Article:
Nick Kyrgios’s recent misconduct and subsequent eight week suspension at the Shanghai Masters once again draws our attention to an outstanding talent struggling to realise his privileged position in the professional sporting world, a world many never get a sniff at.
The Australian world number 14 Nick Kyrgios has been banned for eight tournament weeks and fined $25,000 for his unsportsmanlike behaviour at the Shanghai Masters last week. Kyrgios was guilty of several unacceptable offences and court violations, some both petty and outrageous, during his match against Misha Sverev. Kyrgios not only lost to a player ranked over 100 places below him, but was utterly disinterested throughout: lightly tapping the ball over the net to serve then walking to his chair before the point had finished at one stage, swearing to fans and arguing with the umpire, asking him to “call time so I can finish this match and go home” midway through, some of the notable misdemeanors.
Kyrgios has, fortunately for himself, agreed to an ATP plan in which he consult a sport psychologist over his behaviour not just at the Shanghai Masters but also over incidents dating back to 2014. Upon consultation with the psychologist his ban will be reduced to three weeks. Contrary to some of his post match comments, Kyrgios did have some remorseful words in his press conference: “I regret that my year is ending this way. I do understand and respect the decision by the ATP. The season has been a long one as I battled several injuries and other challenges towards the end of the summer. My body finally just gave out in Shanghai both physically and mentally. This is no excuse, and I know very well that I need to apologise to the fans.”
Kyrgios’ professionalism, as mentioned, dates back to 2014 where at the US Open he was almost disqualified for for audible obscenities and racquet smashing. In the 2015 Australian open he was fined $4296 for smashing his racquet and audible offences such as swearing. Wimbledon 2015 was also eventful for Kyrgios. His match against Juan Monaco saw him demand of the umpire: “What did he just say to you?” after a line judge complained to the umpire about a string of expletives, before losing his temper when he was not provided with this information. “Does it feel good to be up there in that chair? Does it make you feel strong?”. Later on in the tournament he was fined fined $12,470 for unsportsmanlike conduct against Richard Gasquet. For several points in the third set Kyrgios mentally vacated the match, refusing to play, much like last week in Shanghai. The same match he was also fined $2625 for swearing.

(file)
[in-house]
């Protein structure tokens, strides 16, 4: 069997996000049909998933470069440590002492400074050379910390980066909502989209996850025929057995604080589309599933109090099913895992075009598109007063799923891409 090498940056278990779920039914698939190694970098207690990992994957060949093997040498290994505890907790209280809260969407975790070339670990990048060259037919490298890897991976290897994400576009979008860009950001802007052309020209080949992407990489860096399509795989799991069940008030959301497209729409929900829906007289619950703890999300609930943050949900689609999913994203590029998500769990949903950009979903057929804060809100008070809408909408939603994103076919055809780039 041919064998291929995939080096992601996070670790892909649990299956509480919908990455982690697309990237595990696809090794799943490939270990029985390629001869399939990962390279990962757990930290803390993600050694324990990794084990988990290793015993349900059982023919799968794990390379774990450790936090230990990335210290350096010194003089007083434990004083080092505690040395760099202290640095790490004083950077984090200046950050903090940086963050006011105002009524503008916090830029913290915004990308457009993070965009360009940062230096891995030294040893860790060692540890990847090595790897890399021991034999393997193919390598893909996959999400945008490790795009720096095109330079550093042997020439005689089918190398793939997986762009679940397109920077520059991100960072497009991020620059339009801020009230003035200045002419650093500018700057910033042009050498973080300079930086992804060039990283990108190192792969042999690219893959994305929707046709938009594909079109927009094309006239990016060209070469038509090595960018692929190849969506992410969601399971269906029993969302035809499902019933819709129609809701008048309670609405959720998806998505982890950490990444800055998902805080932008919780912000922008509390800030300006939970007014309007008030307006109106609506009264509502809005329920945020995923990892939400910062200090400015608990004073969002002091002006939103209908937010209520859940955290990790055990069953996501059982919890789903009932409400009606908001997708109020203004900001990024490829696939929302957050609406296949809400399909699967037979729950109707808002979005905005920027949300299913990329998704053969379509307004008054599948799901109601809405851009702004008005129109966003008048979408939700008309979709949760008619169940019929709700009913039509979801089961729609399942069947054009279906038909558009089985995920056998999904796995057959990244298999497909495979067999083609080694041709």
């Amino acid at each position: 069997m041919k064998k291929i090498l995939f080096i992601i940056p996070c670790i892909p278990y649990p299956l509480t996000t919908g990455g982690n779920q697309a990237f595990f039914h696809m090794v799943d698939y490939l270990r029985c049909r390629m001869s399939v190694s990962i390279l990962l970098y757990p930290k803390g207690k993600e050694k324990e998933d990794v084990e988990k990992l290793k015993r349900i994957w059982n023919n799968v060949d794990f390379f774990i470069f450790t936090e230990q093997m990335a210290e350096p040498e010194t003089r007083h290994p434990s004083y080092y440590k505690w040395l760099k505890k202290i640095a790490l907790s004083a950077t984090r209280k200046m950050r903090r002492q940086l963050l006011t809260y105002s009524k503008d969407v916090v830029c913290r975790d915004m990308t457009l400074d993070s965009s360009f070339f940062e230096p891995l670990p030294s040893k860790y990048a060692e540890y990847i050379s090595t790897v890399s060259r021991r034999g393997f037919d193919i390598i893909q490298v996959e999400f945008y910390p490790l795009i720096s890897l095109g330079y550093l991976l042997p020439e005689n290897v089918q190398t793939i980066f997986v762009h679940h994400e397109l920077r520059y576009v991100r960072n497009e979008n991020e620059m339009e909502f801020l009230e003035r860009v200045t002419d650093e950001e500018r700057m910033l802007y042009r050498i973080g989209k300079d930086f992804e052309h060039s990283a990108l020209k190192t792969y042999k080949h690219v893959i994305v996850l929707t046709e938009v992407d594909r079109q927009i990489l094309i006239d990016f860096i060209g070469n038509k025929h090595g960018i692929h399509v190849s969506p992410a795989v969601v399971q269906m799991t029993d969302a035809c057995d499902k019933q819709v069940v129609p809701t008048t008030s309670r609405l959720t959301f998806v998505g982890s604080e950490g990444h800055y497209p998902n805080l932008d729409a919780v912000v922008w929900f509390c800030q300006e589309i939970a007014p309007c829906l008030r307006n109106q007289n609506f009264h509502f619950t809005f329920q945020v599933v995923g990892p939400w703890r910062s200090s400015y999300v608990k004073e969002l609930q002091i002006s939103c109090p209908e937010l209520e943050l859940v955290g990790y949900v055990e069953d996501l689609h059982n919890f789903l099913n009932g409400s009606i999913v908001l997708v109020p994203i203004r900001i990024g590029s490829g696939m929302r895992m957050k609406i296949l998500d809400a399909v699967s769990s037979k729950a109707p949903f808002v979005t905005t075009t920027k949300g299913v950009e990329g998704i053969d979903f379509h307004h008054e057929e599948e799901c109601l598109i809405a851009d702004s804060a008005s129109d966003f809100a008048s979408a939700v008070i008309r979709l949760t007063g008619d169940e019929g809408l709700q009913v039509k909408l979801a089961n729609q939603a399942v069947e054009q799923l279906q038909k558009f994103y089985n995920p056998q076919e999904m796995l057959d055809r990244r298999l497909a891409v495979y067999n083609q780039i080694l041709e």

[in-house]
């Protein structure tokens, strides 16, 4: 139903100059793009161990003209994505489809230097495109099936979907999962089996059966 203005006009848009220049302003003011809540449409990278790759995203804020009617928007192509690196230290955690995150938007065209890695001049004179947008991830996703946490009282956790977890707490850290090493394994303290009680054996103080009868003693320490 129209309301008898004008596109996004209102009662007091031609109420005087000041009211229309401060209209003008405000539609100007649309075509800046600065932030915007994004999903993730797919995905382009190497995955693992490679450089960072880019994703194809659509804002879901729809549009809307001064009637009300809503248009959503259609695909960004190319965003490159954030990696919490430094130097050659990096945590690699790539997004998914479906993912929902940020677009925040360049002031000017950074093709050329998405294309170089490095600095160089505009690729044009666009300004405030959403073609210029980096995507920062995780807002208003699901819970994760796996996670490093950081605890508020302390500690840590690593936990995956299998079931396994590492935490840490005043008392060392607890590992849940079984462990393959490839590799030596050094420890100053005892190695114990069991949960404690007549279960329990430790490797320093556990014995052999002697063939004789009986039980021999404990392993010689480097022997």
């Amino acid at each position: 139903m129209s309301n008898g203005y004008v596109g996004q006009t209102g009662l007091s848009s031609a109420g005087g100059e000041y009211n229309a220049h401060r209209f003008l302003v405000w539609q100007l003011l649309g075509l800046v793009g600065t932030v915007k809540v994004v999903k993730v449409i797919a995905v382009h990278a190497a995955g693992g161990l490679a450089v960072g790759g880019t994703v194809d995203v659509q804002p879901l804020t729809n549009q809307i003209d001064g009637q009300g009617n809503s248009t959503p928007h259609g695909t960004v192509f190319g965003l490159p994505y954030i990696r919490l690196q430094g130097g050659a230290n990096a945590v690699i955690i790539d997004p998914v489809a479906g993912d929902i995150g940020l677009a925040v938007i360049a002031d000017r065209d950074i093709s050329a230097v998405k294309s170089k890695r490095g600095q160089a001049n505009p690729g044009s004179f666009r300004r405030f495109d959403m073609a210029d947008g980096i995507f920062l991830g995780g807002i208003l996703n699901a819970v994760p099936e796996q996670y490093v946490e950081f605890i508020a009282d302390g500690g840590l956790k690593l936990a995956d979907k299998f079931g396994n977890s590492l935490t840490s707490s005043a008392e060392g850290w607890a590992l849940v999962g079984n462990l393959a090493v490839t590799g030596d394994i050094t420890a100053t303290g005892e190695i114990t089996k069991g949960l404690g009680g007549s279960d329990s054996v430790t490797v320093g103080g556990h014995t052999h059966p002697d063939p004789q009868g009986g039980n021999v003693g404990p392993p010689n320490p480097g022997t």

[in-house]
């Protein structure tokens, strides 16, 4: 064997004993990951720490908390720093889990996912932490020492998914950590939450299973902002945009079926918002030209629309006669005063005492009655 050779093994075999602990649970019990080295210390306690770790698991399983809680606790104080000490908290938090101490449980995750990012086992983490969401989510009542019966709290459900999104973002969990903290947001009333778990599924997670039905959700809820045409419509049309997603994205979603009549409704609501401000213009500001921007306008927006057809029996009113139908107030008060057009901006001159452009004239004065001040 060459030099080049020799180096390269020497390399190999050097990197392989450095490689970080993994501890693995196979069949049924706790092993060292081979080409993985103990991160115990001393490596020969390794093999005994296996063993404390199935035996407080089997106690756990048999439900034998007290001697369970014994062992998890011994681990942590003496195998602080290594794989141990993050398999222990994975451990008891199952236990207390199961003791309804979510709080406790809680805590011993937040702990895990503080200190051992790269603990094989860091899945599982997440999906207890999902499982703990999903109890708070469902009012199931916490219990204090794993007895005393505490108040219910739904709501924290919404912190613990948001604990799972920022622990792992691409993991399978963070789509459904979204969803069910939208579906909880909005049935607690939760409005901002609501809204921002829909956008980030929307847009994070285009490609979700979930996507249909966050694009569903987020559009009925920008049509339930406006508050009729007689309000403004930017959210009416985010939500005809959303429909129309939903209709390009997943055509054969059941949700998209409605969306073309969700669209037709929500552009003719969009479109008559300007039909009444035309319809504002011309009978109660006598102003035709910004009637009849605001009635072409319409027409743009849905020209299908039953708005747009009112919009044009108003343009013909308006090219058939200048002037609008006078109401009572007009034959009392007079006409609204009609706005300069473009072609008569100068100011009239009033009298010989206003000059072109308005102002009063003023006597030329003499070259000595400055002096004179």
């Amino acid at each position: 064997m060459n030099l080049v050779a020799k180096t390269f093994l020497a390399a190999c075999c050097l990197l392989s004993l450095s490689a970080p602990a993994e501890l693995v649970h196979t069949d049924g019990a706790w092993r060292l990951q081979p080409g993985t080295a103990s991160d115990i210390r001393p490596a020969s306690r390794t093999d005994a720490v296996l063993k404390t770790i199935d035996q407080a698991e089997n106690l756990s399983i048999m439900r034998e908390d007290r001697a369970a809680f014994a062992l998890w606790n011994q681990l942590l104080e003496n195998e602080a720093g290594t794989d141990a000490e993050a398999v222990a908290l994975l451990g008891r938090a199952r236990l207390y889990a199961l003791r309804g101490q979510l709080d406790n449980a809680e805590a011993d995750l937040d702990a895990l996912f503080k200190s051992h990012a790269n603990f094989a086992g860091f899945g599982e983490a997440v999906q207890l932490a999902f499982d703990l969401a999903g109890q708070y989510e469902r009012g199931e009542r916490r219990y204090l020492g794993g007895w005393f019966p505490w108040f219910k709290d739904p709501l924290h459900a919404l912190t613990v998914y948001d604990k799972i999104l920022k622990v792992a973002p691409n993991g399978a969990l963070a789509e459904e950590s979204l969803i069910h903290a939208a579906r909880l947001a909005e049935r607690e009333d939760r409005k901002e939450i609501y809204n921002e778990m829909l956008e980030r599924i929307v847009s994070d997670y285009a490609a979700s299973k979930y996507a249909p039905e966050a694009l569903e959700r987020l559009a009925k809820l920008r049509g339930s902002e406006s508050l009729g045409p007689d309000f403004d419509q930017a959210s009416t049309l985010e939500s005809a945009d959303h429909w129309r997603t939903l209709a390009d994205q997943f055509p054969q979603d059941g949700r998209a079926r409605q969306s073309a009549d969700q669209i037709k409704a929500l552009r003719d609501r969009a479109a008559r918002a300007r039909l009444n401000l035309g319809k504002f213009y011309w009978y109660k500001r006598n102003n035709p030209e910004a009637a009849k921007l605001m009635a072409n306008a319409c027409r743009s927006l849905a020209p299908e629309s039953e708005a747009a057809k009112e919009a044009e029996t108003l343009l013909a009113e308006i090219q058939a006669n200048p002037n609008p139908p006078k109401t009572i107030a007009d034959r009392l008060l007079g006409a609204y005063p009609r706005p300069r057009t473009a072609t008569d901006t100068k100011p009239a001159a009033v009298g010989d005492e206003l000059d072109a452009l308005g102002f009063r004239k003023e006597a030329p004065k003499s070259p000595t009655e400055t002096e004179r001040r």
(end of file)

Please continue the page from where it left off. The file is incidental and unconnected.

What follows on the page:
Perhaps one of his worst defences came during a match against Stanislas Wawrinka in Montreal, 2015. Kyrgios transgressed the boundary of not only sportsmanlike conduct but common decency, mentioning to Wawrinka that “Thanasi Kokkinakis banged your girlfriend”. He was fined fined $13,127, handed suspended penalties of $32,818 and a 28-day ban for this offence. Swearing fines were also tallied up at the Australian, French Open and Wimbledon this year. This years Wimbledon proved to be particularly damaging for Kyrgios, not learning from a $3360 fine against Radek Stepanek for a spat with the chair umpire in the opening round, to then find himself hammered by another of more than $5000 for losing it against Dustin Brown in the second round, to then finish off by labelling his support team “retarded”.
There have been many notable personalities to denounce Kyrgios’ behaviour as an abuse of the privilege of being a professional sportsman, a privilege few attain. Australian Rugby legend Michael Lynagh made his feelings known after a match with Andy Murray: “Well done Andy Murray. Give this guy a hiding. He is a disgrace,”. John McEnroe has commented in the past that “it doesn’t look like Kyrgios wants to be out there”. BBC presenter John Inverdale called him ‘pitiful’ during his match with Gasquet in 2015. Former Australian cricket legend Shane Ward echoed Lynagh’s thoughts: “You’re testing our patience mate—show us what you’re made of and how hungry you are to be the best in the world”.
There is no doubt Kyrgios can be placed in a certain category of modern athletes who, because of stupid and unprofessional behaviour, waste their talents. Although most of Kyrgios’ offences and misdemeanours have come on the field of play, they are offences equally equitable to those off it, such as perhaps smoking and drinking, because they leave him in a position where he is culpable of wasting his talent and abusing his privilege. With this in mind, can he be comparable to sportsman such as Tyson Fury who was recently found guilty of taking cocaine and forced to retire. Or, perhaps the likes of Jack Wilshere, Danny Cipriani, Manu Tuilagi and Ravel Morrison, who in the past have raised questions over their ability to fulfil their potentials after night club bust ups, smoking, drinking and other off-field disgraces.
Nick Kyrgios must take advantage of the time he is due to spend with the ATP psychologist in order to get his career on the right path and develop a professional attitude towards tennis. Lets not forget this is a guy who has beaten Rafa Nadal at Wimbledon and is ranked number 14 in the world, but right now things need to improve.